Teaching Kids Four Money Principles

A Twitter listener asks how Dave feels about an allowance for kids. Dave doesn't like the term "allowance" and prefers using commissions instead.

QUESTION: A Twitter listener asks how Dave feels about an allowance for kids. Dave doesn’t like the term “allowance” and prefers using commissions instead.

ANSWER: We never gave our children an allowance because I don’t like the word. We had our kids on commission. Commission is, “Work, get paid. Don’t work, don’t get paid.” It’s kind of like the real world. Allowance sounds like welfare to me. I just don’t like the word. Words are powerful. You have to be careful with them. We called ours commissions, and if you didn’t do your work, by the way, you didn’t get paid. That’s how this works.

There are a couple of things you’ve got to remember about that. Number one is there are some things you do just because. That’s a parent thing when you can say, “Just because.” “Just because” means I’m larger than you, and I can make another one that looks just like you, so you’re freaking going to do this chore because I said so. That’s how this works. Just because. In other words, you’re going to clean this. You’re going to help your mom in the kitchen. Why? Because you love your mother. Even if you don’t love her much right now, you will learn to love her as you fear your father.

Seriously, some things you do just because you’re part of the family. But I don’t want all the chores to be that way. I want some chores to have money attached to them because there are four things you must teach your children about money. If you do not teach your children these four things about money, they will end up living in your basement.

Number one, you must teach your children to work. Eating two bags of Doritos and spending all day in the chair playing Nintendo is not work. There is no future for you if your only skill set is gaming. There’s a slim possibility you could become a game software writer, but even then, you would have to get up out of the recliner and study software—not just gaming. The point being you can win World of Warcraft 46 times and nobody cares if that’s on your résumé when you grow up. It’s a conversation point at best, and it might not be a good one of those. Teach your kids to work. Work, get paid. Don’t work, don’t get paid. I’ve met 54-year-olds who don’t get that.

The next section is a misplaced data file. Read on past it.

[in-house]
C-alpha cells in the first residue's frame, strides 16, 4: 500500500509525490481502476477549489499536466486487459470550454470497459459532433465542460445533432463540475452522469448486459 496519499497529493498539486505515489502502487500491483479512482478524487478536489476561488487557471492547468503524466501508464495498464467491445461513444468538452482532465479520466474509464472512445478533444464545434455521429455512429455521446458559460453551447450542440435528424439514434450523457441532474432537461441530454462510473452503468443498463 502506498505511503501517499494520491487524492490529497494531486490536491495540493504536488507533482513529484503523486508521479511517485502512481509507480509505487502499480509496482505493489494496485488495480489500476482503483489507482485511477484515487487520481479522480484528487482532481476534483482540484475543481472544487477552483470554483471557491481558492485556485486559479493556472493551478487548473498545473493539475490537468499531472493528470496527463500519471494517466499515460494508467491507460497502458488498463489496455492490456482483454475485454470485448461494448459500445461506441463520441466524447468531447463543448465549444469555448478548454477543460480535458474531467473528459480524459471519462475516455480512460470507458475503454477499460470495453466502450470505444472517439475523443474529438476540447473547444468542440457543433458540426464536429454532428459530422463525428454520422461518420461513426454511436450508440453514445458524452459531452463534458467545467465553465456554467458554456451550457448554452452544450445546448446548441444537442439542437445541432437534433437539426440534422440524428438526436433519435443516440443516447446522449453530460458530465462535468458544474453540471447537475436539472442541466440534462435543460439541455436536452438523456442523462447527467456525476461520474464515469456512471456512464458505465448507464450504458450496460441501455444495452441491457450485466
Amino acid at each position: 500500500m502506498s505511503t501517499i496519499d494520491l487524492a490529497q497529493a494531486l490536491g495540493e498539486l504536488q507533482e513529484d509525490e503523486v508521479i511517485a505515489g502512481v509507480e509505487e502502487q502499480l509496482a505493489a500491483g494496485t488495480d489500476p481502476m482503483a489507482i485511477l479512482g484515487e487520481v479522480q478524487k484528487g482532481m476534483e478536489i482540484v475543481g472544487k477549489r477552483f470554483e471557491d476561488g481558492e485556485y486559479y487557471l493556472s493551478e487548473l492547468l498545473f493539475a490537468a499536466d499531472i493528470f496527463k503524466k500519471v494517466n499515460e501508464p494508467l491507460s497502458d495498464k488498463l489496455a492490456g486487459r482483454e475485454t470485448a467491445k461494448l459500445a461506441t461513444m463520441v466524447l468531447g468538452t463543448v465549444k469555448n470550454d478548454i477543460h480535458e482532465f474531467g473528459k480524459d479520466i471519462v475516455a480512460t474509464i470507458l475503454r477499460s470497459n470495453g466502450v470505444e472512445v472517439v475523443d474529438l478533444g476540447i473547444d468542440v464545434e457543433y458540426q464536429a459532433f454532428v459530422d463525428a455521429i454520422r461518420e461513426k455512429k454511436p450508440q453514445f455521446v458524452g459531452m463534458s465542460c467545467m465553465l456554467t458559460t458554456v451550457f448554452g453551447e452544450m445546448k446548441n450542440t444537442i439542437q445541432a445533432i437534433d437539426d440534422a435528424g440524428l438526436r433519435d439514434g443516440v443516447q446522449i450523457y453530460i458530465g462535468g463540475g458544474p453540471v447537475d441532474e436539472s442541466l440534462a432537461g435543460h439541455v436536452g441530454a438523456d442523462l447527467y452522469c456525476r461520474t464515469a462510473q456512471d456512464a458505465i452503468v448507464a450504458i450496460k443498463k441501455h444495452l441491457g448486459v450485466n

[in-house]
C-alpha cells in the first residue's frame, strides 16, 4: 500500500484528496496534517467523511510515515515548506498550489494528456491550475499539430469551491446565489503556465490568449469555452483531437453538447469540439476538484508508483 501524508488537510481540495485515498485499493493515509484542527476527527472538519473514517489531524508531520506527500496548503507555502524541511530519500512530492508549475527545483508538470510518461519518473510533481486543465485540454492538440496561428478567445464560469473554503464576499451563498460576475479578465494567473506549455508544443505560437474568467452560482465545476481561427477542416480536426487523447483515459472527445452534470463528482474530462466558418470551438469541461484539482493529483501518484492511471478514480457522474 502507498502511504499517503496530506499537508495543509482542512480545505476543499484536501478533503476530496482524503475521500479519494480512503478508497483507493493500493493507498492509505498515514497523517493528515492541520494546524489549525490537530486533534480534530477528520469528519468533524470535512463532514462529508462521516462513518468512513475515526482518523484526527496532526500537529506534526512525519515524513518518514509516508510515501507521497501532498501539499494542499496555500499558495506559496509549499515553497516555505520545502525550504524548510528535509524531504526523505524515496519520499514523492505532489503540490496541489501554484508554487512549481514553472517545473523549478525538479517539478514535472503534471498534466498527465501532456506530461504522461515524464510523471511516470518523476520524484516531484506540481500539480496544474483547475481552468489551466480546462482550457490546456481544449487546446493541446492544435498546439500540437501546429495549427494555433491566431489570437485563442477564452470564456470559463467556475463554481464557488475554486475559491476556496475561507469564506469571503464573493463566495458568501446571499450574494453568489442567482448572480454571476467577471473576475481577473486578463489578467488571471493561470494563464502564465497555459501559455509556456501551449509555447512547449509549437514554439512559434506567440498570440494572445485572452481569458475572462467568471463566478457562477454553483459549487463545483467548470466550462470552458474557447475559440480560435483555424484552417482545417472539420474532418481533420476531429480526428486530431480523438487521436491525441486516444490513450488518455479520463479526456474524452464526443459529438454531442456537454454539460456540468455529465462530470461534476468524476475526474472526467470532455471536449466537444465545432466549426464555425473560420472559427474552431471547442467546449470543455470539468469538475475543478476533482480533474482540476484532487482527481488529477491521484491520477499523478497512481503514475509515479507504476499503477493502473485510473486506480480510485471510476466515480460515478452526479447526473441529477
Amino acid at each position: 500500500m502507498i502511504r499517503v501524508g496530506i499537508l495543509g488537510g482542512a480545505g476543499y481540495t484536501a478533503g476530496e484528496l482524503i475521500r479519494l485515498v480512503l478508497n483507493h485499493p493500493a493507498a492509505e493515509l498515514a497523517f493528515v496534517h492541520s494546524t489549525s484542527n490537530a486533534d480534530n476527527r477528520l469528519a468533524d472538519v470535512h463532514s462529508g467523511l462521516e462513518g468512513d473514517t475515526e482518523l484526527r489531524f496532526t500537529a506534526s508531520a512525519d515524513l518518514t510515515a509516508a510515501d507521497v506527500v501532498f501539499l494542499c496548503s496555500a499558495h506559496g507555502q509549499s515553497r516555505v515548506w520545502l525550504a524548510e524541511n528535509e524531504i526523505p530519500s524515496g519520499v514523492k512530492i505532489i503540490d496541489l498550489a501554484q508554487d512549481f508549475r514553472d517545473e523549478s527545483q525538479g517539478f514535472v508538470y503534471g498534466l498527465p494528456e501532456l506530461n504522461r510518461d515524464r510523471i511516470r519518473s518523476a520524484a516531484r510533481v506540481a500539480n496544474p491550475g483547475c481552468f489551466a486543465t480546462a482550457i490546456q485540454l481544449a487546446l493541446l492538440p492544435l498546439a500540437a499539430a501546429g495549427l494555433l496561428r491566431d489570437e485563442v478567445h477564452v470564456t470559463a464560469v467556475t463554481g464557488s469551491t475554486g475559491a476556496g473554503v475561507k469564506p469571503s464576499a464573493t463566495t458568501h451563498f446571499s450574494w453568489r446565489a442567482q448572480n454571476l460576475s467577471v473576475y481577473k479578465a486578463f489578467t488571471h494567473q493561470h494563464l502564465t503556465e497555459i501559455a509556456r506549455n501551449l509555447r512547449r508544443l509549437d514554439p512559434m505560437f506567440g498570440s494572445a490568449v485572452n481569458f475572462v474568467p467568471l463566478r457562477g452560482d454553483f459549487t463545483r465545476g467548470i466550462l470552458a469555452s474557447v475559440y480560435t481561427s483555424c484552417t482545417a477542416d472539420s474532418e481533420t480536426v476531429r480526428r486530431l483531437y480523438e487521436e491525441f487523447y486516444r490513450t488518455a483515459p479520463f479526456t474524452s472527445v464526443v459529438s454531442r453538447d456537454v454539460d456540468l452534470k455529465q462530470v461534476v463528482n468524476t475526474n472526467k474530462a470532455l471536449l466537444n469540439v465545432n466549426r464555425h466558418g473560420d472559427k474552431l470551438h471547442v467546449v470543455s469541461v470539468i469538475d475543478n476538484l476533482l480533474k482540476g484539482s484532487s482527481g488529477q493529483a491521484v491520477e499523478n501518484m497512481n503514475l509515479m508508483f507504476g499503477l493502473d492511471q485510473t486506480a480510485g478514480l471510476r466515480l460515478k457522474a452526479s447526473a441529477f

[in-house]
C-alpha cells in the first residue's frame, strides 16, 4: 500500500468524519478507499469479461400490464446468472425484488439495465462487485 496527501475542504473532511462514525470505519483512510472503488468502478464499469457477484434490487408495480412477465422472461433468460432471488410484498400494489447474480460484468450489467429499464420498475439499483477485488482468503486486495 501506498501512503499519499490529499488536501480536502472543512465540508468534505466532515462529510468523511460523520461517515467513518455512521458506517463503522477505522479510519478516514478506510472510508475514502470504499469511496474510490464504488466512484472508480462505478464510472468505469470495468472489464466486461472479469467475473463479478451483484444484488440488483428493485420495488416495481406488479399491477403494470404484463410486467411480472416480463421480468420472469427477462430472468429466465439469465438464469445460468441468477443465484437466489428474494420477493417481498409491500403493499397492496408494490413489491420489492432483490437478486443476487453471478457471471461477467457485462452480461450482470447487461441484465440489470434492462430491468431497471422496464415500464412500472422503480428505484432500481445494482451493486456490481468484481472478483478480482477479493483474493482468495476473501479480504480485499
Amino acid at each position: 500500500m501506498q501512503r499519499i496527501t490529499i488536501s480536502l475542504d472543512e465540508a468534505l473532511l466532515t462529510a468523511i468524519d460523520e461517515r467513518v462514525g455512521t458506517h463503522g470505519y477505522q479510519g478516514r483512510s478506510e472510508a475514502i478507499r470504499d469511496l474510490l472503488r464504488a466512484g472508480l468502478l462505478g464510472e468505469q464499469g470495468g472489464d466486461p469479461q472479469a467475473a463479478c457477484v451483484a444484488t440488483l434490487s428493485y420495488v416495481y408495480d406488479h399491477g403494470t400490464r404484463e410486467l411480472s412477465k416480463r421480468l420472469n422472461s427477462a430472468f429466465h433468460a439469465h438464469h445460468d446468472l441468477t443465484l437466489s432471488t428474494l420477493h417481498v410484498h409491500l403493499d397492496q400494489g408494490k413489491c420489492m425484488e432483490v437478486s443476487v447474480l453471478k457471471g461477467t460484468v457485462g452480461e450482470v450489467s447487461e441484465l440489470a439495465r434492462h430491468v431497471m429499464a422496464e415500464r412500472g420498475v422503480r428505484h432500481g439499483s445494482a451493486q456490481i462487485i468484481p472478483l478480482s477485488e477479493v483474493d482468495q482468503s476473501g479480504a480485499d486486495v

Once they work and they do the job and you pay them—the dollar amount that’s associated with that particular chore—then you create teachable moments. They have money in their hands that they earned. Now we teach them to be little savers. We have a savings envelope, and we teach them to be little givers. The weird thing is you don’t have to teach kids to give. They naturally want to give—most of them. There are very few little kids who don’t want to give. You refine their giving, and you teach them about wise giving—not enabling but helping people, giving them a lift. We’re going to teach them to spend their money that they earned wisely.

We’re teaching kids to do four things: work, give, save, spend. We have three envelopes that say “Give,” “Save” and “Spend” on them, and we have a little dry-erase board for the refrigerator that says “Commission Worksheet.” When you do your chores, we check it off and that means you get your money for that. If you don’t do your chore, you don’t get paid. That’s how this works.

That’s how you start. We put the thing together in a great little box of teaching aids called Financial Peace Junior. There’s all kinds of stuff for teaching kids about money on our website. We’ve got books and all kinds of good stuff in there for all ages.

That’s how you get the thing started. I believe in paying kids for some things but tied only to work. I don’t use the word allowance. I want to create teachable moments. I’m concerned that they actually handle money that they, in some sense, feel like they earned. Then we get to have discussions about how that works and what you do with it and how much control over your life you have and all those kinds of things. It’s called parenting.